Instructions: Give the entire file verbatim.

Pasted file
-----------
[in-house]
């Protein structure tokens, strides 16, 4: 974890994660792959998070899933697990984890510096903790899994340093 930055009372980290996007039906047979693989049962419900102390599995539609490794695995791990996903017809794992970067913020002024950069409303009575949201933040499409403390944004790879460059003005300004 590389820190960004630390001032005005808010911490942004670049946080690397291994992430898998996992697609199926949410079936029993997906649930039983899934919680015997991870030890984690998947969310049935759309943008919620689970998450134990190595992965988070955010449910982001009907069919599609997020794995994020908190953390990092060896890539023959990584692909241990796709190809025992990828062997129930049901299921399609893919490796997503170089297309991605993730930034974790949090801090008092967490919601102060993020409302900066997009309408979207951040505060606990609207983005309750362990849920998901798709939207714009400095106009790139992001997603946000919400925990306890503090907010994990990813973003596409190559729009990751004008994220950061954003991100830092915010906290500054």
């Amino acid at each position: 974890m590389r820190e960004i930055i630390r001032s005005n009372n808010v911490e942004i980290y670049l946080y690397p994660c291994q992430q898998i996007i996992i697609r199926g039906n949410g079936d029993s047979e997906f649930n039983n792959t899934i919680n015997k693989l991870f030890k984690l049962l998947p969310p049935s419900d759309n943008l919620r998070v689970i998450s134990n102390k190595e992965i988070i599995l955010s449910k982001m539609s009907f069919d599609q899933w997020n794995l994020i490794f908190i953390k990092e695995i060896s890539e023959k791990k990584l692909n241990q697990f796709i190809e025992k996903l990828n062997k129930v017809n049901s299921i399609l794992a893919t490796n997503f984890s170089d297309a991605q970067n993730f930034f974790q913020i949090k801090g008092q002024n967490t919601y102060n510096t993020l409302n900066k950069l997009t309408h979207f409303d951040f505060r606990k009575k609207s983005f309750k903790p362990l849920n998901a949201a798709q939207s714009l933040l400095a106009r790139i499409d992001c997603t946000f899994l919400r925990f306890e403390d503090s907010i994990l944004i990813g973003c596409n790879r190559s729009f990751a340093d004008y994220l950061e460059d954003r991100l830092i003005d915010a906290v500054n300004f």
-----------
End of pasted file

[in-house]
């Protein structure tokens, strides 16, 4: 974890994660792959998070899933697990984890510096903790899994340093 930055009372980290996007039906047979693989049962419900102390599995539609490794695995791990996903017809794992970067913020002024950069409303009575949201933040499409403390944004790879460059003005300004 590389820190960004630390001032005005808010911490942004670049946080690397291994992430898998996992697609199926949410079936029993997906649930039983899934919680015997991870030890984690998947969310049935759309943008919620689970998450134990190595992965988070955010449910982001009907069919599609997020794995994020908190953390990092060896890539023959990584692909241990796709190809025992990828062997129930049901299921399609893919490796997503170089297309991605993730930034974790949090801090008092967490919601102060993020409302900066997009309408979207951040505060606990609207983005309750362990849920998901798709939207714009400095106009790139992001997603946000919400925990306890503090907010994990990813973003596409190559729009990751004008994220950061954003991100830092915010906290500054």
């Amino acid at each position: 974890m590389r820190e960004i930055i630390r001032s005005n009372n808010v911490e942004i980290y670049l946080y690397p994660c291994q992430q898998i996007i996992i697609r199926g039906n949410g079936d029993s047979e997906f649930n039983n792959t899934i919680n015997k693989l991870f030890k984690l049962l998947p969310p049935s419900d759309n943008l919620r998070v689970i998450s134990n102390k190595e992965i988070i599995l955010s449910k982001m539609s009907f069919d599609q899933w997020n794995l994020i490794f908190i953390k990092e695995i060896s890539e023959k791990k990584l692909n241990q697990f796709i190809e025992k996903l990828n062997k129930v017809n049901s299921i399609l794992a893919t490796n997503f984890s170089d297309a991605q970067n993730f930034f974790q913020i949090k801090g008092q002024n967490t919601y102060n510096t993020l409302n900066k950069l997009t309408h979207f409303d951040f505060r606990k009575k609207s983005f309750k903790p362990l849920n998901a949201a798709q939207s714009l933040l400095a106009r790139i499409d992001c997603t946000f899994l919400r925990f306890e403390d503090s907010i994990l944004i990813g973003c596409n790879r190559s729009f990751a340093d004008y994220l950061e460059d954003r991100l830092i003005d915010a906290v500054n300004f």